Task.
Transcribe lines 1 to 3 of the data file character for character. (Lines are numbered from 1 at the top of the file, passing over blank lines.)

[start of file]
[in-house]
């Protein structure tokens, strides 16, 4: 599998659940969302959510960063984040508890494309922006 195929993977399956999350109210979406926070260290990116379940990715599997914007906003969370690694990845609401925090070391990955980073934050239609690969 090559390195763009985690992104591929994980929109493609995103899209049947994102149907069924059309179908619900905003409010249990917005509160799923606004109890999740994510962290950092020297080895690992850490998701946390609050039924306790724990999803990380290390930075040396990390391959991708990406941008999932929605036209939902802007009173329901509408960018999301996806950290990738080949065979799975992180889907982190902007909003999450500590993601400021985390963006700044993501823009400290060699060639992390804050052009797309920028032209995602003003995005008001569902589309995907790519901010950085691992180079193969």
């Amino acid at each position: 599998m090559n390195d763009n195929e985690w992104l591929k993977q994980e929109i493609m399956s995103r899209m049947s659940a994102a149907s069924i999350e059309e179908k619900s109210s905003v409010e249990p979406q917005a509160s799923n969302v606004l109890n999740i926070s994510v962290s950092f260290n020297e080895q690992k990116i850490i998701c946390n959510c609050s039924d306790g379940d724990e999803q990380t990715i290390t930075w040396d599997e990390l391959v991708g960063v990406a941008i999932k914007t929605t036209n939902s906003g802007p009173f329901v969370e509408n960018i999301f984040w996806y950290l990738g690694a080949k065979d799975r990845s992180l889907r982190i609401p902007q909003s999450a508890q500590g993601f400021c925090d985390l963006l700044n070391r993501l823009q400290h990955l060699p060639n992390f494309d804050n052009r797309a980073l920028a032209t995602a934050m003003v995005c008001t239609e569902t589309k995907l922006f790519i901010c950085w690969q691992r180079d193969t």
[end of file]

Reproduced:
[in-house]
């Protein structure tokens, strides 16, 4: 599998659940969302959510960063984040508890494309922006 195929993977399956999350109210979406926070260290990116379940990715599997914007906003969370690694990845609401925090070391990955980073934050239609690969 090559390195763009985690992104591929994980929109493609995103899209049947994102149907069924059309179908619900905003409010249990917005509160799923606004109890999740994510962290950092020297080895690992850490998701946390609050039924306790724990999803990380290390930075040396990390391959991708990406941008999932929605036209939902802007009173329901509408960018999301996806950290990738080949065979799975992180889907982190902007909003999450500590993601400021985390963006700044993501823009400290060699060639992390804050052009797309920028032209995602003003995005008001569902589309995907790519901010950085691992180079193969």
């Amino acid at each position: 599998m090559n390195d763009n195929e985690w992104l591929k993977q994980e929109i493609m399956s995103r899209m049947s659940a994102a149907s069924i999350e059309e179908k619900s109210s905003v409010e249990p979406q917005a509160s799923n969302v606004l109890n999740i926070s994510v962290s950092f260290n020297e080895q690992k990116i850490i998701c946390n959510c609050s039924d306790g379940d724990e999803q990380t990715i290390t930075w040396d599997e990390l391959v991708g960063v990406a941008i999932k914007t929605t036209n939902s906003g802007p009173f329901v969370e509408n960018i999301f984040w996806y950290l990738g690694a080949k065979d799975r990845s992180l889907r982190i609401p902007q909003s999450a508890q500590g993601f400021c925090d985390l963006l700044n070391r993501l823009q400290h990955l060699p060639n992390f494309d804050n052009r797309a980073l920028a032209t995602a934050m003003v995005c008001t239609e569902t589309k995907l922006f790519i901010c950085w690969q691992r180079d193969t």